Letters Patent

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An example of a recent Letters Patent issued by the Princess of the Northern Forests appointing Antonio Salmerón Cabañas as Prince of Arms of the Northern Forests.

Letters Patent (always in the plural and always capitalized) are a type of legal instrument in the form of a published written order issued by a Monarch, Princess, Prince and/or by High Nobility, a president, or other head of state, generally granting an office, right, monopoly, title, or status to a person or corporation. Letters patent can be used for the creation of corporations or government offices, or for the granting of city status or a Coat of Arms. Letters Patent also may be used to grant various offices such as Lord Lieutenancies, ecclesiastical ministries and High Court judgeship’s. New peerages are also created by letters patent.

Meaning

Letters Patent are so named from the Latin verb pateo, to lie open, exposed, accessible.[1] The originator's Seal was attached from the document, so that it did not have to be broken in order for the document to be read. In Latin meant "that which is written" or "writing", in the sense of letters of the alphabet placed together in meaningful sequence on a writing surface, not a specific format of composition as the modern word "letter" suggests. Thus letters patent do not equate to an open letter, but rather to any form of document, deed, contract, letter, despatch, edict, decree, epistle etc.[2] made public. They are called "Letters" (plural) from their Latin name Litterae Patentes, used by medieval and later scribes when the documents were written in Latin. This loanword preserves the collective plural "Letters" (Litterae) Latin language uses to denote a message as opposed to a single alphabet letter (littera).[3]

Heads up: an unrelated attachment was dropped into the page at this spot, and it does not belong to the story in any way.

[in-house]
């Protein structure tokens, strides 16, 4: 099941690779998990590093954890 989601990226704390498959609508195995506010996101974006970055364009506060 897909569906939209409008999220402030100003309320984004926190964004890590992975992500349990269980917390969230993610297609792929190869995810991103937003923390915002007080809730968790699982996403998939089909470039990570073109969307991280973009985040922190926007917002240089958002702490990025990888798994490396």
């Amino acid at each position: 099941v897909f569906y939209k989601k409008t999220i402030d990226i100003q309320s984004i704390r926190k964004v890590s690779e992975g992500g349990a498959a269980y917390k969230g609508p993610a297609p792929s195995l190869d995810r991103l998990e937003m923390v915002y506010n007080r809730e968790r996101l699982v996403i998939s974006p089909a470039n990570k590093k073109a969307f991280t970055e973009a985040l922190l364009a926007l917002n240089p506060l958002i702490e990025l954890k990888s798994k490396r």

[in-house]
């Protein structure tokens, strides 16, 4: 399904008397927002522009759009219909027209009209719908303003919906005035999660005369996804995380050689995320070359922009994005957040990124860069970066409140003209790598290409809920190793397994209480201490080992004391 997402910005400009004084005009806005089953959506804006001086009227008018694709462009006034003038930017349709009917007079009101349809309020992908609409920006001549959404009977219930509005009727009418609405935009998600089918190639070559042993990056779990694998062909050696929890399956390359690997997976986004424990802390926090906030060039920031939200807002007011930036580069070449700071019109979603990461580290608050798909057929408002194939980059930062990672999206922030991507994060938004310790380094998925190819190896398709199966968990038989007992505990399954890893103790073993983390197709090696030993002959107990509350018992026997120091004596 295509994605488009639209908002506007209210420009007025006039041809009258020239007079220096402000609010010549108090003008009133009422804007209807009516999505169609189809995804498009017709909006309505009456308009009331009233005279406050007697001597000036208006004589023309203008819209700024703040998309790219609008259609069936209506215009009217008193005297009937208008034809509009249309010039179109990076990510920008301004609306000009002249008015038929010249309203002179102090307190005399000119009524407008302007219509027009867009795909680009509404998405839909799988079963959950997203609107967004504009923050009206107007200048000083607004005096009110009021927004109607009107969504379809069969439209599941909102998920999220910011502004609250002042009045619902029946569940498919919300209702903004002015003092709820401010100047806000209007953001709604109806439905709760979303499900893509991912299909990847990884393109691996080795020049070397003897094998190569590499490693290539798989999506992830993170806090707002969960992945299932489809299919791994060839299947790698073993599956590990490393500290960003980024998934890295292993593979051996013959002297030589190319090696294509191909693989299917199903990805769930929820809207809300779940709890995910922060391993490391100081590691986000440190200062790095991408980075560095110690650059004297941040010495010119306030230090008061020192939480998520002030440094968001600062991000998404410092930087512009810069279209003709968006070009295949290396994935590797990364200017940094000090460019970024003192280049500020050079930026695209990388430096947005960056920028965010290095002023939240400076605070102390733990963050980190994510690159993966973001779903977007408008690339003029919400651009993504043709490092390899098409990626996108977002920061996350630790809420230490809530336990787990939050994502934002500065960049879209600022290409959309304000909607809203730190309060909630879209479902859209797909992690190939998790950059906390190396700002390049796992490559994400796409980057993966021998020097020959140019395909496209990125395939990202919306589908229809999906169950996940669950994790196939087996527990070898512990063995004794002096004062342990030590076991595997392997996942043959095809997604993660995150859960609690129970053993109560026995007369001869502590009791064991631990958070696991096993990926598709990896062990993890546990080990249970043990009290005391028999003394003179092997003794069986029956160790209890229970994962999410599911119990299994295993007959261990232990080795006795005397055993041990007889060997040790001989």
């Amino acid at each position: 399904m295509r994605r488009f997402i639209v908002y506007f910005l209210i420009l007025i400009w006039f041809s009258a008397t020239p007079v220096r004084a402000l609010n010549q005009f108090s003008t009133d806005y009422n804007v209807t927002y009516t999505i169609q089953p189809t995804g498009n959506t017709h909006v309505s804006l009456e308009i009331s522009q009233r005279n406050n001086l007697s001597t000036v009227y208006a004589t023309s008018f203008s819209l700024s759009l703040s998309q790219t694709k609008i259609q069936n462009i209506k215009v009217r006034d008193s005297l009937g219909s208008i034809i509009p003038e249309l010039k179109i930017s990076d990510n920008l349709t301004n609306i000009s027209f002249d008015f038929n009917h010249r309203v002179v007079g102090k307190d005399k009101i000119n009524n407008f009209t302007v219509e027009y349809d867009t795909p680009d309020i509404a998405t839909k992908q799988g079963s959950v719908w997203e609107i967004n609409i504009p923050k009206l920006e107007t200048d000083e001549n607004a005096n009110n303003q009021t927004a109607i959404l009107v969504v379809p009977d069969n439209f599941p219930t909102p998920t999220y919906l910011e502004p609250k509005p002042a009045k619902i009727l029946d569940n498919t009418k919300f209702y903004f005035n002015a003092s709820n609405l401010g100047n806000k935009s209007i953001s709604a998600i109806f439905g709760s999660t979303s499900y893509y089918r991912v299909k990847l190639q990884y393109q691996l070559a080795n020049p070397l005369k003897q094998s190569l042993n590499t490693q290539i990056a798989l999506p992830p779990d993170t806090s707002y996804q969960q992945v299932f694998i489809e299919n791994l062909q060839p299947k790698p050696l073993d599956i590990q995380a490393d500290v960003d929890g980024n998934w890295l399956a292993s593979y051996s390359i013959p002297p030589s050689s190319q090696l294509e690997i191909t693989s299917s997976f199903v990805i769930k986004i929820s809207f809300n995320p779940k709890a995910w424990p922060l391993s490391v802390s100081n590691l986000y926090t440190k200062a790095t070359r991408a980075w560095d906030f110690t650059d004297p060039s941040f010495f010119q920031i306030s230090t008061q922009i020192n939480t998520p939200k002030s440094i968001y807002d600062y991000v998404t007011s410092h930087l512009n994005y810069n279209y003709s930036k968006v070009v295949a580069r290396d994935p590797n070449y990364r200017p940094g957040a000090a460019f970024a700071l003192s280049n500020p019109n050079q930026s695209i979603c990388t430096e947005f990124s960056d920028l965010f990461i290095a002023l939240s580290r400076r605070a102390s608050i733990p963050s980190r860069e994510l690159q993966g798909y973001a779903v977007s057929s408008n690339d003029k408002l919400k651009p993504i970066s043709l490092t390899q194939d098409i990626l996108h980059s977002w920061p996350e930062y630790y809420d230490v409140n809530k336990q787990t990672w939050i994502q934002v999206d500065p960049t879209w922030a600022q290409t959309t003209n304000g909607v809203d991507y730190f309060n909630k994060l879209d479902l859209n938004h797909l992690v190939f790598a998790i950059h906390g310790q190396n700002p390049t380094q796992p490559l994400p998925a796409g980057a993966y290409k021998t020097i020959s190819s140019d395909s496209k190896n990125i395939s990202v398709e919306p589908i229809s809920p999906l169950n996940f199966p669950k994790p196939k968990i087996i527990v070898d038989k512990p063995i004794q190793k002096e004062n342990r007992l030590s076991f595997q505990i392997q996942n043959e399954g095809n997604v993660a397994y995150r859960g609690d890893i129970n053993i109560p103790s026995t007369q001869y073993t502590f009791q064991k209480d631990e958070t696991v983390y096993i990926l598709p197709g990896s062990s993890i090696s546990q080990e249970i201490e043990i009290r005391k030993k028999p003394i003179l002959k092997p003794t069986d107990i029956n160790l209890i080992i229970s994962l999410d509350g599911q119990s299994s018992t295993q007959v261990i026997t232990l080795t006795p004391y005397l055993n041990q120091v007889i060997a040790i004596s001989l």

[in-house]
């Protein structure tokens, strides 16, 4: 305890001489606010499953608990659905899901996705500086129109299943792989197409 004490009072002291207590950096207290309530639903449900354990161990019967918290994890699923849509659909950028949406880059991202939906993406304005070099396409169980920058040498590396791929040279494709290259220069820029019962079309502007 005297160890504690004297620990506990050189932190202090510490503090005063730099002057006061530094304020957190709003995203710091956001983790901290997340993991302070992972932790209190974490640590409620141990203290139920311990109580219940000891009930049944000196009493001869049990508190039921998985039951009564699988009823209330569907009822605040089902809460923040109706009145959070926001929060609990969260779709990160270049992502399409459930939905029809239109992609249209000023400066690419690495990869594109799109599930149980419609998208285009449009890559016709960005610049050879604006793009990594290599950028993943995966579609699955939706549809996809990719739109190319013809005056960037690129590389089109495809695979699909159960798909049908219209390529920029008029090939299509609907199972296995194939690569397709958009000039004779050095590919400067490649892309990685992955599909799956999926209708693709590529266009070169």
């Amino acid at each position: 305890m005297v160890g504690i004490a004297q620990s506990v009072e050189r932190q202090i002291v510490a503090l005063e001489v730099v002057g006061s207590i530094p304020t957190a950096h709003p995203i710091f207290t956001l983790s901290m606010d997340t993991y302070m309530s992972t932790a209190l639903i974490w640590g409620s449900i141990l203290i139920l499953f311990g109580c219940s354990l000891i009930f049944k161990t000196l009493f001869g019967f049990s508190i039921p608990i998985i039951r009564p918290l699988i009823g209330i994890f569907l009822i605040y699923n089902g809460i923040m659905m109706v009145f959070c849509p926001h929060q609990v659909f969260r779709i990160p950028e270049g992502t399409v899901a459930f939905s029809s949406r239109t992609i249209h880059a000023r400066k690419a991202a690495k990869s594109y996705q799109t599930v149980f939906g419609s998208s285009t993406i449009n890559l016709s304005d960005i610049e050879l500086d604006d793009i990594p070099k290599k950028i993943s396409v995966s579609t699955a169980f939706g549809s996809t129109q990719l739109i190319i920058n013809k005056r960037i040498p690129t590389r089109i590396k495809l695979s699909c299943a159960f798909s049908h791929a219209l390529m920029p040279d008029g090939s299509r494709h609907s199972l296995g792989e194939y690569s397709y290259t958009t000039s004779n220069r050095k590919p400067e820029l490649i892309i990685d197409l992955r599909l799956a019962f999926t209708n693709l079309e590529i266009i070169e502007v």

Usage

Letters Patent are a form of open or public proclamation[4] and a vestigial exercise of extra-parliamentary power by a monarch or president. Prior to the establishment of a Parliament system, the Monarch usually ruled with the aid of the Nobility and selected advisors by the issuing of his personal written orders, open or closed. They can thus be contrasted with the Act of Parliament, which is in effect a written order by Parliament, approved by the Monarch whose signature gives it force. No explicit government approval is contained within Letters Patent, only the seal or signature of the Monarch.

Letters Patent are also issued for the appointment of representatives of the Crown as well as appointing a Royal Commission. In the Principality of the Northern Forests they are issued for the creation of peers of the Principality. They can be as simple as a Royal signing a napkin to an elaborate commissioned piece on vellum costing thousands of Forest Dollars. Today the exercise of the royal prerogative by issuance of Letters Patent are written instructions or orders from the Sovereign, whose order is law, which were made public to reinforce their effect. The Principality Patent Rolls are made up of office copies of Royal Letters Patent.

Principality of the Northern Forests

In the Principality of the Northern Forests, Letters Patent are issued under the prerogative powers of HRH the Princess of the Northern Forests, as an Executive or Royal Prerogative. Letters Patent may also be used to grant royal assent to legislation. No legislative matters can become law in the Principality of the Northern Forests without the Princess's consent.

References

  1. Cassell's Latin Dictionary, revised by Marchant & Charles, 260th. thousand
  2. Cassell's Latin Dictionary, op.cit., p.321
  3. Cassell's Latin Dictionary, revised by Marchant & Charles, 260th. thousand: "Literae, Plur: that which is written; Cicero: Dare alicui literas (plur) ad aliquem: to give to a messenger a letter for a third person"
  4. Turpyn, R. (1846). The Chronicle of Calais: In the Reigns of Henry VII. and Henry VIII. to the Year 1540. Ed. from Mss. in the British Museum (Vol. 35). Camden society.